Black Women and Mother Loss: 5 Steps for Getting through Mother's Day

by Liz Alexander

This year marks the 11th Mother’s Day where my mama is not physically here with me.

There isn’t adequate language to describe the pain of mother loss and the permanent void it leaves. In fact, Hope Edelman, author of Motherless Daughters, reminds us that the pain and the void experienced differs depending on several different factors: the type of relationship the daughter and mother had while the mother was living; the age of the daughter when the loss occurred; and the actual cause of the loss (such as physical illness, suicide, abandonment, mental illness, etc.) Nonetheless, mother-loss has profound effects on a daughter’s identity, self-esteem, faith, and the overall quality of her life.

For Black women, mother-loss has unique challenges. In what bell hooks classifies as our white supremacist, capitalist and patriarchal society, Black daughters who experience mother loss are confronted with having to navigate such a complex and hostile terrain without Mama’s road map. They are without Mama’s strategies of survival and most critically, without the affirming and healing power of Mama’s unconditional love.
As Mother’s Day approaches, it can be a painfully grief-ridden and triggering experience for daughters who have experienced mother loss. Having experienced the loss of my own mother in my early teens and living without her now as a woman, I have had to redefine my experience of Mother’s Day. In my redefinition, I have come up with 5 steps for getting through.

Step 1: Feel it.

In the words of poet Nayyirah Waheed, “Fall apart. Please, just fall apart. Open your mouth and hurt. Hurt the size of everything it is.” Give yourself permission to feel whatever feelings come up for you. If it is grief, let it overtake you. If it is joy, let it overtake you. Be in the present moment.

Step 2: Remember her.

Remember her voice. Remember her laughter. Remember her smell. Remember her touch. Remember her hugs. Remember her kisses. Remember her embrace. Remember her favorite things. Remember her wisdom. Remember her guidance. Call out her name in remembrance.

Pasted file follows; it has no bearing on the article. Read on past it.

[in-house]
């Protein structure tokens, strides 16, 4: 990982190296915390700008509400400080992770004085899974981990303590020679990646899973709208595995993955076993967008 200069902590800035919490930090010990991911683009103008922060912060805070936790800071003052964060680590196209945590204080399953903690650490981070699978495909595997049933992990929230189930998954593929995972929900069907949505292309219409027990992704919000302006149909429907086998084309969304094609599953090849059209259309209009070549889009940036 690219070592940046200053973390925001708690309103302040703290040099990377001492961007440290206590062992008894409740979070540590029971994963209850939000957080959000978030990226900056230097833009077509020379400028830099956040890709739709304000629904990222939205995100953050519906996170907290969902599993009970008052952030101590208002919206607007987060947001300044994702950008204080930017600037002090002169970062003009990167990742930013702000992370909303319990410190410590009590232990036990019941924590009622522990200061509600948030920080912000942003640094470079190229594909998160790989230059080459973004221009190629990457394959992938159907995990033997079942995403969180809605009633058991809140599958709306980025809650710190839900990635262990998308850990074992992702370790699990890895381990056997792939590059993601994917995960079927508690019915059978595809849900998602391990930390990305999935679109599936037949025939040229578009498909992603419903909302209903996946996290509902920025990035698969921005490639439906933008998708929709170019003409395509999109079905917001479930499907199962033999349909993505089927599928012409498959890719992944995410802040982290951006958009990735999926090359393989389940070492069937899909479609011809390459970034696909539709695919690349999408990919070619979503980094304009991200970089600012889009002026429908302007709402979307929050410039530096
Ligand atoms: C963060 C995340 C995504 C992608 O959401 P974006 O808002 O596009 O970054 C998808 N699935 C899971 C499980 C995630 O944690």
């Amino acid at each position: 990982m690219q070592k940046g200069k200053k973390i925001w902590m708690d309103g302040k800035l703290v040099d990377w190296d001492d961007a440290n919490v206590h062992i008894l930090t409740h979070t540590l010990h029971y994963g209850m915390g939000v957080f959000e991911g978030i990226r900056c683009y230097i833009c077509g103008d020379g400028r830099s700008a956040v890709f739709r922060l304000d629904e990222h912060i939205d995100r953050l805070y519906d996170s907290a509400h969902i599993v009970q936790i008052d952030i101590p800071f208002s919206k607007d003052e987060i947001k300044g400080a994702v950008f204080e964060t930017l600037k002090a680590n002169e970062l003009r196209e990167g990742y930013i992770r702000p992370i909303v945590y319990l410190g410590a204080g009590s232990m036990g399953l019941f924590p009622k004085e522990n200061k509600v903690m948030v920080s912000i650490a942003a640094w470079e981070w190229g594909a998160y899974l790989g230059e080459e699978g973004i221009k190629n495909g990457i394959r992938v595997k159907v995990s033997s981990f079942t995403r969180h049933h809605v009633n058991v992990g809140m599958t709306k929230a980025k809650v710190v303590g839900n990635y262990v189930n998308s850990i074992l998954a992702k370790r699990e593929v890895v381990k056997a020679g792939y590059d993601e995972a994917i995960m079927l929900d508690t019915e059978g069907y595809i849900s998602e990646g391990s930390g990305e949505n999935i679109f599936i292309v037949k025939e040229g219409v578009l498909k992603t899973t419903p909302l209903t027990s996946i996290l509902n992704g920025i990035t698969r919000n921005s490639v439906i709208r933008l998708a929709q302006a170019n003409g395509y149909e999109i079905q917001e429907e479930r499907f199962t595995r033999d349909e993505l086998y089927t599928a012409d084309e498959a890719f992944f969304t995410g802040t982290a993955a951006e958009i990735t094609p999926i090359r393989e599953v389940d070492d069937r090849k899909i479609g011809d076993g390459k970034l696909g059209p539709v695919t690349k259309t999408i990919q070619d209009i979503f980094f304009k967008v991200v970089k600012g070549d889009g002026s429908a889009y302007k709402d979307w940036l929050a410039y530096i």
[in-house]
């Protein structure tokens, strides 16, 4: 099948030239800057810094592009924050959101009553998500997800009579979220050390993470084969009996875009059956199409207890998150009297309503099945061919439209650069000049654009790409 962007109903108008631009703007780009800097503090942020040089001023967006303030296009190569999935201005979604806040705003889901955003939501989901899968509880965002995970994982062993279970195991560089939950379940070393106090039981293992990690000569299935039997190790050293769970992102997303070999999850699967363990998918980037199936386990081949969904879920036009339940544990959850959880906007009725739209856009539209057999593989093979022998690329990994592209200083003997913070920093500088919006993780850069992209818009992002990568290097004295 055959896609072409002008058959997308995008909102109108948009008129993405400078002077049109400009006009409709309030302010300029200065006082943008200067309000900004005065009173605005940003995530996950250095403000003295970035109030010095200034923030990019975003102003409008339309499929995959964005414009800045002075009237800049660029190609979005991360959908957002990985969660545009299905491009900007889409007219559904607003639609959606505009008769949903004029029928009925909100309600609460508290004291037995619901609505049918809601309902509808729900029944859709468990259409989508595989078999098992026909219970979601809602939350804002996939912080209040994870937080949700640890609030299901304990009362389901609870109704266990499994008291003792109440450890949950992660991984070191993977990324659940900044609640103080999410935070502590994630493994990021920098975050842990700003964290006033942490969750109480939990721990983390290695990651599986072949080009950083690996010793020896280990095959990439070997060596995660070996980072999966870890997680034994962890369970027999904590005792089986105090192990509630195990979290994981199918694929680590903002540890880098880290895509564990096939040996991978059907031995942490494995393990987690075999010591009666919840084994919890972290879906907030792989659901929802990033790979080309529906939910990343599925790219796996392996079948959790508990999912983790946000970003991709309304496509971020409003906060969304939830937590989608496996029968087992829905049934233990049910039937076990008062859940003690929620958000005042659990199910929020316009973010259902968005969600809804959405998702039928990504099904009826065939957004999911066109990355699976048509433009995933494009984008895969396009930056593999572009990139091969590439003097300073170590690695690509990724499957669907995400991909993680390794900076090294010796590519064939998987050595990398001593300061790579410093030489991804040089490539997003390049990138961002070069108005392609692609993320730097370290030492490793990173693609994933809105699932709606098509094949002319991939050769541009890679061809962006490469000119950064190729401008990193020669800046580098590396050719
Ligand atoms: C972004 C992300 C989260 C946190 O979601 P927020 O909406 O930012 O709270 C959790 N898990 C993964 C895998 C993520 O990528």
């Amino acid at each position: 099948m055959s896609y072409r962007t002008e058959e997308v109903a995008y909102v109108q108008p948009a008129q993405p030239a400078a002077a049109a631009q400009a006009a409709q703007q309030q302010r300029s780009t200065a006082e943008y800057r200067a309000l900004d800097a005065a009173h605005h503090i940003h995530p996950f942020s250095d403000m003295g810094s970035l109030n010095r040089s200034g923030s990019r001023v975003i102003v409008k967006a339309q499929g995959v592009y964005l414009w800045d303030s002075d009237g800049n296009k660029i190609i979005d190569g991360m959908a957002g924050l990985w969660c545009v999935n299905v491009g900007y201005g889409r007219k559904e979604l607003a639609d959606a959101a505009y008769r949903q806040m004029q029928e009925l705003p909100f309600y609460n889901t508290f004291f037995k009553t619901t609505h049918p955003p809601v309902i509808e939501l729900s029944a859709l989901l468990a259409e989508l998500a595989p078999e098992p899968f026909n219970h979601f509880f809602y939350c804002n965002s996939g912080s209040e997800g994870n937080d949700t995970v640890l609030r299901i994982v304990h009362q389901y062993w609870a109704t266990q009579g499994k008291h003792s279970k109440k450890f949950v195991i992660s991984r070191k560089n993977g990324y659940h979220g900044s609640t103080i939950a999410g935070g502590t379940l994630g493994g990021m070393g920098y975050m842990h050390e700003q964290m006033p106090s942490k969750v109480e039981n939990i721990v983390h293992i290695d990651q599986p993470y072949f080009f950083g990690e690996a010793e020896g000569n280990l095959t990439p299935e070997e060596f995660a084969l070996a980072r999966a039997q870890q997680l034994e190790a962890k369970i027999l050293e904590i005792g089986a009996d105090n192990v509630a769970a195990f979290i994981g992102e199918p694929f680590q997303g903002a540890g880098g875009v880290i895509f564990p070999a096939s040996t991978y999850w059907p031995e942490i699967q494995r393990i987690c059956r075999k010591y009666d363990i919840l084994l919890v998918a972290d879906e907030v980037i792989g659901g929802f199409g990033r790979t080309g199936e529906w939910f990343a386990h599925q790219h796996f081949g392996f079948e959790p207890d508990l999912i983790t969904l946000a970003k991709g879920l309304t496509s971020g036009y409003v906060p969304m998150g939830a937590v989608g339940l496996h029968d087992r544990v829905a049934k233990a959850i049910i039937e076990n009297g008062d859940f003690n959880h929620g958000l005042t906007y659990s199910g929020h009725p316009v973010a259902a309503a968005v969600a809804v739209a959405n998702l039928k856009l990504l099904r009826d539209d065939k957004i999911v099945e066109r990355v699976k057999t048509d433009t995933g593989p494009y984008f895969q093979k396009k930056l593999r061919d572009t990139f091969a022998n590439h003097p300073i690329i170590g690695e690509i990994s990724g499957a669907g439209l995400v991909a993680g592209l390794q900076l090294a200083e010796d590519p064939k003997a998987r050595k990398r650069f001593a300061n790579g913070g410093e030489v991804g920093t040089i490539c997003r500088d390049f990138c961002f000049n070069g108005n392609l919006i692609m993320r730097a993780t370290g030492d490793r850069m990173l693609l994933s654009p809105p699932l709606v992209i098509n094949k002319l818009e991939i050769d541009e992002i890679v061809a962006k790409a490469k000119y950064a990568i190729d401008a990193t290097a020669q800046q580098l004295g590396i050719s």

Step 3: Reconnect with her.

Invoke her energy. Take out whatever things of hers you’ve kept. Take out her picture and her journals. Invoke all of your favorite memories of her. Recall all of the stories of her that you heard from other people. Feel her presence.

Step 4: Give thanks for her life.

Give thanks for the opportunity to know her, to have met her. Give thanks for the time that you spent with her. Give thanks for the things she taught you. Give thanks for experiencing her love.

Step 5: Honor your other mamas and mama figures.

Honor the women who took the time to “see” you. Reach out to the women who saw your life worthy enough for them to love and care for you as their own. Honor the women who said, “I want to be here for you.” Celebrate the women who considered you to be so special that they invited you into their family, created a space for you at their table, and offered their advice and their embraces in times of need. Call on them. Show them your gratitude. Value them. Honor them.
And for the women who’ve never known a Mama, I urge you to dream of her. And let the dream overtake you.

For me, this Mother’s Day is a reminder that although my mother, Marla Helen Cooper, may be physically absent, my truth is that she has never left me. In fact, her physical absence allows me to experience her in other forms.

I give thanks for her continued presence and guidance.

And I give thanks for Imogene Kennedy, Lisa Rhodes, Alexandra Charles, Chante’ DeLoach, Tracie Worthy and Charmaine Bourne. These women have guided me, mothered me, and continue to mother me on my journey to becoming.

Happy Mother’s Day.

Photo: Shutterstock

Liz Alexander is an urgent, connected, and responsible woman. She is a womanist social worker and writer. Follow her on Twitter @radicalwholenes.

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